Research has shown correlations between extreme weather events and an increase in overall violence. Extreme heat events are correlated with increased rates of violent crime, especially in socially disadvantaged neighborhoods. Women and children are more likely to experience sexual violence, abuse, and exploitation following all types of natural disasters. In 2018, violent crime had decreased overall in D.C. However, a natural disaster could quickly change the trend.

How to Help

On a large scale, it will take social reform, healthcare reform, and many other measures to ensure that women and children in poverty in Washington, D.C. are prepared for the impacts of climate change. Here are a few ways that you can help daily.

Volunteer – There are dozens of shelters and food banks across the D.C. region, along with other organizations dedicated to helping women who have suffered abuse and/or other trauma. If you have time, here is a list of shelters in the District. Along with volunteering at shelters, volunteering with children/teenagers who live in harsh circumstances can have a positive impact for years to come.

Help those you encounter – Instead of giving money to those you see on the street, consider giving them a nutritious snack, or carry around a cold bottle of water to give to someone on a hot day. A small act could be a lifesaver to someone living on the streets.

Donate – Shelters are always in need of supplies, food, and clothing to distribute. Consider cleaning out your closet or buying a few extra items at the store to donate to local shelters.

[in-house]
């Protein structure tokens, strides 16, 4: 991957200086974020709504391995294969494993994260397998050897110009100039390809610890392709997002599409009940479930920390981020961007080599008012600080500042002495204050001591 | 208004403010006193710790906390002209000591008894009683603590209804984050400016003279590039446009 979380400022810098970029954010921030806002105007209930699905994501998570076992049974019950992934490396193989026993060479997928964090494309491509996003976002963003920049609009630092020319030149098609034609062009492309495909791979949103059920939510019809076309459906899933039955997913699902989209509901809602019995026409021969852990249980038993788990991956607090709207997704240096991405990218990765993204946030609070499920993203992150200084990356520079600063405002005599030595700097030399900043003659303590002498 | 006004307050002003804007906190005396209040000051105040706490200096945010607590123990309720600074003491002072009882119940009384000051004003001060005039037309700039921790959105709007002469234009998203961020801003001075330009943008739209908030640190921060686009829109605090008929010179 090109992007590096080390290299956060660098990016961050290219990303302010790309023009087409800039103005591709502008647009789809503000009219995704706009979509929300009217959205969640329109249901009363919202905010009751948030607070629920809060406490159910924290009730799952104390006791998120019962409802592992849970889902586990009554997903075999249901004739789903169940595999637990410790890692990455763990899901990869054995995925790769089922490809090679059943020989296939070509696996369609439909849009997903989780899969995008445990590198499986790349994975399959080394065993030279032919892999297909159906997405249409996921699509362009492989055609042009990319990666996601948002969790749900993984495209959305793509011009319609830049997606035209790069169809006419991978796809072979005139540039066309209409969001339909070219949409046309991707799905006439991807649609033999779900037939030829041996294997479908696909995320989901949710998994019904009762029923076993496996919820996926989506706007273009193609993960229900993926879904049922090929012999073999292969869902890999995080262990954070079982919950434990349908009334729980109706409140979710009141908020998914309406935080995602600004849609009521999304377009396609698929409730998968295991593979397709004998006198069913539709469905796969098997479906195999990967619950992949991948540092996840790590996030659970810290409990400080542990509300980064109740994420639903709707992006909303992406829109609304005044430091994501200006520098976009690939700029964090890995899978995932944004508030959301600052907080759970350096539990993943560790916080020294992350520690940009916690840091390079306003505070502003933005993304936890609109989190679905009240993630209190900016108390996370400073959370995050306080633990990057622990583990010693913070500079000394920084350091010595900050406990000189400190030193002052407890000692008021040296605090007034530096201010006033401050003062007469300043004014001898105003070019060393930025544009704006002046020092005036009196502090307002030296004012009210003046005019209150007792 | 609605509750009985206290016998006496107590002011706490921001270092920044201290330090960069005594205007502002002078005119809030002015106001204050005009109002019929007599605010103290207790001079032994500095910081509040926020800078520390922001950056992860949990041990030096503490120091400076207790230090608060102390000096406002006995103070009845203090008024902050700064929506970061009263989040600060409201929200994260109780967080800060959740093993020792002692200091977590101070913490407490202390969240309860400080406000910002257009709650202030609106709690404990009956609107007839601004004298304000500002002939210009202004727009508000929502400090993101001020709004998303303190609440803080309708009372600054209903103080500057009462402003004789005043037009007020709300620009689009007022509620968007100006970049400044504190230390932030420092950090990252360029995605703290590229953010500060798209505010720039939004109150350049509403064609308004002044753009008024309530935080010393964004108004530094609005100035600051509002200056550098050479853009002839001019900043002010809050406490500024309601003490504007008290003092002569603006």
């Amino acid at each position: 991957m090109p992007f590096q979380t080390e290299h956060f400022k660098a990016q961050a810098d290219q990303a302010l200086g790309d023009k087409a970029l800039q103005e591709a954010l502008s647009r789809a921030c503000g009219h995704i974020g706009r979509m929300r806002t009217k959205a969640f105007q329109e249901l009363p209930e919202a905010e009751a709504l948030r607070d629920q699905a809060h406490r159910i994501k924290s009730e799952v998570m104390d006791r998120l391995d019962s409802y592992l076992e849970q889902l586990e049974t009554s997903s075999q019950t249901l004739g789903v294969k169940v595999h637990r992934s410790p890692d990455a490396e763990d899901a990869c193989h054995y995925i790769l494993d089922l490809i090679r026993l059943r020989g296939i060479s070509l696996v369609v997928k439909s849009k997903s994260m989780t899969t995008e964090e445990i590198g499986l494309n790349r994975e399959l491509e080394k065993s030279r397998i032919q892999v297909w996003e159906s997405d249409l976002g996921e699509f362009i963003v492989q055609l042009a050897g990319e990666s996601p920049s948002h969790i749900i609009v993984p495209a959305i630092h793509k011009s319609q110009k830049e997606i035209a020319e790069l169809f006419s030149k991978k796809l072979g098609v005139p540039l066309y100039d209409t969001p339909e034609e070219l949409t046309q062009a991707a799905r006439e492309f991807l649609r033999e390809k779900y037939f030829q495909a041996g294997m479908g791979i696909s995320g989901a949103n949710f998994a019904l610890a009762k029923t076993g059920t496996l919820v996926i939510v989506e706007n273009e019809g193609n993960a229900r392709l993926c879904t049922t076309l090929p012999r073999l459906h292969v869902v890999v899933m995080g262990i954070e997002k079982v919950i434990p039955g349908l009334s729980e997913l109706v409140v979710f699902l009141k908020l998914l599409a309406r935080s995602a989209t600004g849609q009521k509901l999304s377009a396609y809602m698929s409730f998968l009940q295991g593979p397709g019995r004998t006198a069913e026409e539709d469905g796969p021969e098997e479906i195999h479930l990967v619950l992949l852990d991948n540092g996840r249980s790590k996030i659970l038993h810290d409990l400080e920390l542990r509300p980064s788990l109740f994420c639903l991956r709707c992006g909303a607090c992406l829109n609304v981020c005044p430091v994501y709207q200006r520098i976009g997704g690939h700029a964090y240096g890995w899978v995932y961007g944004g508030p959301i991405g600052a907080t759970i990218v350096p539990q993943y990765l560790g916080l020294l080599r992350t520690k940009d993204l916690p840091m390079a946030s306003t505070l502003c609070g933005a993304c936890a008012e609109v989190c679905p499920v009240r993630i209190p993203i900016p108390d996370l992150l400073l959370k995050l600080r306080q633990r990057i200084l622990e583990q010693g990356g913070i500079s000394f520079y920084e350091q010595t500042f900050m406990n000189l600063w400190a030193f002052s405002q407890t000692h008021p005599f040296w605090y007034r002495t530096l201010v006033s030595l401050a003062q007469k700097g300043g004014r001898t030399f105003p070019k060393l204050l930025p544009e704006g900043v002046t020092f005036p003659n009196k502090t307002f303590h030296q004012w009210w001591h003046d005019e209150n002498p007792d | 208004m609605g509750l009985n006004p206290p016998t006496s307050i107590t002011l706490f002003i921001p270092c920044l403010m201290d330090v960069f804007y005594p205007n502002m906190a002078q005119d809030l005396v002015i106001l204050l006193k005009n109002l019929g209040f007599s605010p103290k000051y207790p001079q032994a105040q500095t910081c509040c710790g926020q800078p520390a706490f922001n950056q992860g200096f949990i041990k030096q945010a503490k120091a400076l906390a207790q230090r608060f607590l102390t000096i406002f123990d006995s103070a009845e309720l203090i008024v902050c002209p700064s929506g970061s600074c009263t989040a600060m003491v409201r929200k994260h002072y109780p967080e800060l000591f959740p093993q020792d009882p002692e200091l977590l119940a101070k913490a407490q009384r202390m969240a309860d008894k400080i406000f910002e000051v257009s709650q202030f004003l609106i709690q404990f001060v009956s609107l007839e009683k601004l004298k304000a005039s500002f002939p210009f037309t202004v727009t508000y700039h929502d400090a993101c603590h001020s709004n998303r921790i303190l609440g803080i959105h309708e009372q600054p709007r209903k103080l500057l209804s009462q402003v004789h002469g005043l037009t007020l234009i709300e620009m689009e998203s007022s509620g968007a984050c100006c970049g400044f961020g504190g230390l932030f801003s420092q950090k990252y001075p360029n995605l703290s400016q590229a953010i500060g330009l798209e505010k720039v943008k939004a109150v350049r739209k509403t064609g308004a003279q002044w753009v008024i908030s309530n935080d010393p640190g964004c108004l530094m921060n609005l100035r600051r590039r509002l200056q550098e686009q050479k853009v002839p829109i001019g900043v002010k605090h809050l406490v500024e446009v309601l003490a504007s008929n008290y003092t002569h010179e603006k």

Advocate for children and education – Advocating for a good education, especially around the connection between poverty and climate change, can have big impacts on a large scale.

Whitney Ricker is a recent graduate of James Madison University, where she studied Geographic Science with an emphasis on Environmental Conservation, Sustainability, and Development. She is currently employed as a FEMA contractor, and when she isn’t advocating for climate justice, she can be found watching documentaries and British TV shows at home.

Photo Credits: allenran 917 CC BY 2.0, Daniel Lobo CC BY 2.0, Bruno Sanchez-Andrade Nuño CC BY 2.0, Ajari CC BY 2.0 and Elvert Barnes CC BY-SA 2.0

posted by | on , , , , , , , | Comments Off on Celebrating Women: Three Scientists Who Made an Impact and Inspired a Career

by Stacy Knight

As a marine scientist and conservationist, I’ve been inspired by many of the scientific greats—Charles Darwin, Gregor Mendel, and Edward O. Wilson. But I am proud to have a long list of inspiring women to look up to, as well. Throughout history women have fought to be recognized, pushed to make a difference, and augmented the norm. As with many industries, women in science struggle with equity in pay, opportunities, and recognition. Despite these imbalances, many major scientific discoveries are attributed to women. Because March is an important month for women with Women’s History Month, International Women’s Day (March 8), and the anniversary of the 1913 suffrage march in Washington (March 3), DC EcoWomen is celebrating women all month long. I would like to celebrate the following amazing women who have inspired me throughout my career and pushed me to make a difference.